The Australian National Aviation Museum, at Moorabbin airport in Melbourne, is the perfect place to see some classic aircraft and soak up the rich history of aviation in Australia. It has a wonderful collection of commercial and military aircraft – you can get very close to all of them and inside some. There’s really good information with the displays, and the friendly crew here are genuinely knowledgeable aviation enthusiasts.

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Posted by on September 13, 2016 in rd on the road

 

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BREXIT AND “OUR WORLD” – MEMORIES OF THE FIRST LIVE TV SATELLITE BROADCAST

I watched the Brexit result unfold on TV this past couple of days, as reporters did their live crosses from locations great and small across the U.K and Europe. These days, the live report from remote locations is common-place, and dreadfully over-used by many TV networks.

But it’s not that long ago that the means by which it’s done was breath-takingly brand new. By coincidence, Brexit fell on the anniversary of the first live international TV broadcast in June, 1967, an occasion celebrating, rather than retreating from, international relations.

Our_World_Newspaper_adThat first broadcast was called Our World. It was the first ever live, international television program, going to air early in the morning of June 26 (eastern Australian time). It was largely the idea of the great UK TV producer, Aubrey Singer, and had strong support from the European Broadcasting Union. 14 countries contributed live segments, and the show was seen by more than 400 million people in 30 nations.

Our World is probably best remembered for the UK sequence, which showed The Beatles performing their new single All You Need Is Love for the first time. But it should be remembered for much more – it was a “space age” technical achievement at a time when TV was barely a decade old in Australia.

We could see real time TV from all over the world, at a time when few of us could afford to travel overseas. Soon we would see live TV pictures from the Apollo moon landings, from far away sports events. Our World proved international live TV was possible, and that audiences were excited by it.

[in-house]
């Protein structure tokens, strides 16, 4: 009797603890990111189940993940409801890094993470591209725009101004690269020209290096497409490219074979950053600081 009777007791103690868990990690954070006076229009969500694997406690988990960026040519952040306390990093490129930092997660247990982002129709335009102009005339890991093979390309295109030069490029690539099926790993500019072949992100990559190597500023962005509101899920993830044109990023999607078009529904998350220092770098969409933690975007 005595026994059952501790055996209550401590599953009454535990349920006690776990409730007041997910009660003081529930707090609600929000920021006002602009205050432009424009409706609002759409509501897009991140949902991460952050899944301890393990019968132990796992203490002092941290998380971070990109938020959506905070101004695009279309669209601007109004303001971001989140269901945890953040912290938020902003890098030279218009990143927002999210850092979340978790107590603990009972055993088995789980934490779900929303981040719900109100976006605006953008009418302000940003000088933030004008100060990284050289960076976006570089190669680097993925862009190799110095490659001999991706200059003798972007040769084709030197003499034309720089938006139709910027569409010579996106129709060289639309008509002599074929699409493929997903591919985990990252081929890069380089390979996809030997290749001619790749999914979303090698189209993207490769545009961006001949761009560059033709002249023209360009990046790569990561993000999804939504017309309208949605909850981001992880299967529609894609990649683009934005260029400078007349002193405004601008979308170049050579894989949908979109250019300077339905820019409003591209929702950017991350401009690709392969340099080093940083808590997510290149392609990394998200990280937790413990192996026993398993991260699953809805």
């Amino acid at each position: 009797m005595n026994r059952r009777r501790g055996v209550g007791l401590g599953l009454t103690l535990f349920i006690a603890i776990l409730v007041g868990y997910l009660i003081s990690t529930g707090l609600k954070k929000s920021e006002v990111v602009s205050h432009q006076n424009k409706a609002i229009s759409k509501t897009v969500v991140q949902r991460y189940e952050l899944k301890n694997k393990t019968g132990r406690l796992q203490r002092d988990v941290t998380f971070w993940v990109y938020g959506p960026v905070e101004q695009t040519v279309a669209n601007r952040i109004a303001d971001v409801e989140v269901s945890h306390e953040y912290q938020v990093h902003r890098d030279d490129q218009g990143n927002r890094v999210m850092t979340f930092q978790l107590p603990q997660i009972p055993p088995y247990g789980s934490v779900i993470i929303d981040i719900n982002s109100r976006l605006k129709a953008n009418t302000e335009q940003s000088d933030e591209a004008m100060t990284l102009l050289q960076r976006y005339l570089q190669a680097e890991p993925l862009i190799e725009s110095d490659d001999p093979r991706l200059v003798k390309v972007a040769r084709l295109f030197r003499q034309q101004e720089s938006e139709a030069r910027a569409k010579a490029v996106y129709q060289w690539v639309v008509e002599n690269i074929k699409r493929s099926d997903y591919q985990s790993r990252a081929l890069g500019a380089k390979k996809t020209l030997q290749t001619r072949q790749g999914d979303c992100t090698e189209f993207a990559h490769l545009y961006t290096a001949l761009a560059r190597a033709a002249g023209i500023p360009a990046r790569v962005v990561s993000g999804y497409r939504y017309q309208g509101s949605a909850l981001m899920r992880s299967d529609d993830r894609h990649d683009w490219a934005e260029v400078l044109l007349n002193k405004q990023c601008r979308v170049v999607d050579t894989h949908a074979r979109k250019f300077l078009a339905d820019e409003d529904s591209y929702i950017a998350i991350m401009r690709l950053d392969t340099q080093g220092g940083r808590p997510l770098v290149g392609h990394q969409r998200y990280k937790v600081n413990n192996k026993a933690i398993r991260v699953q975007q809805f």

It was a complex and expensive production, delivered through control rooms around the world via three geostationary communication satellites (Intelsat I, Intelsat II and ATS-1). Something like ten thousand people worked on the broadcast, using enough broadcast cable to circle the globe several times. Every minute of every segment had to be delivered live – no videotape or overlay vision was allowed. And there were political complexities too – no politicians or heads of state were allowed to appear, and the Soviet Union and its Eastern Bloc dominions withdrew just days before the broadcast.

COOBY CREEK AROUND 1967

In Australia, the epicentre of Our World was a space tracking station at Cooby Creek, just north of Toowoomba in south-east Queensland. The incoming overseas program was fed from there into the domestic Australian Broadcasting Commission cable network and into our black and white TV sets. And when the time came, at 5.22am on June 26th, live links from around Australia were sent from Cooby Creek into the global broadcast.

Our World opened with the Vienna Boys Choir singing the theme song in 22 languages, followed by segments from Canada, the USA and Japan. The Australian sequence began with ABC reporter Brian King at a Melbourne tram depot, then Eric Hunter at the CSIRO plant growth laboratory in Canberra.

 

There was also a segment at the Parkes radio telescope, in central New South Wales, where reporter Kim Corcoran explained efforts to monitor what was then the most distant object known to us – Quasar 0237- 23. The remarkable Dr Peter Pockley was executive producer of the Australian segment, working out of the old ABC TV headquarters at Gore Hill in Sydney.

ABC TV CREW AT PARKES NSW DURING OUR WORLD BROADCAST

ABC TV CREW AT PARKES NSW DURING OUR WORLD BROADCAST

Our World was a huge leap forward for television. In an era when news took days to travel around the world, TV had showed us we could share our stories in pictures in real time.

I was an eight-year-old boy watching on a cold Antipodean winter morning as this apparently magical event unfolded. And I’ve never forgotten the feeling of being part of something bigger than the sum of its parts – it’s a feeling TV can still conjure. Not often, but when it tries. The better quality reporting of the Brexit result this past weekend, was such an occasion.

Read more about how Australia received and contributed to Our World, and about Australia’s space tracking stations here

And you can find videos from Our World – the Australian version here

 

 
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Posted by on June 26, 2016 in rd on the road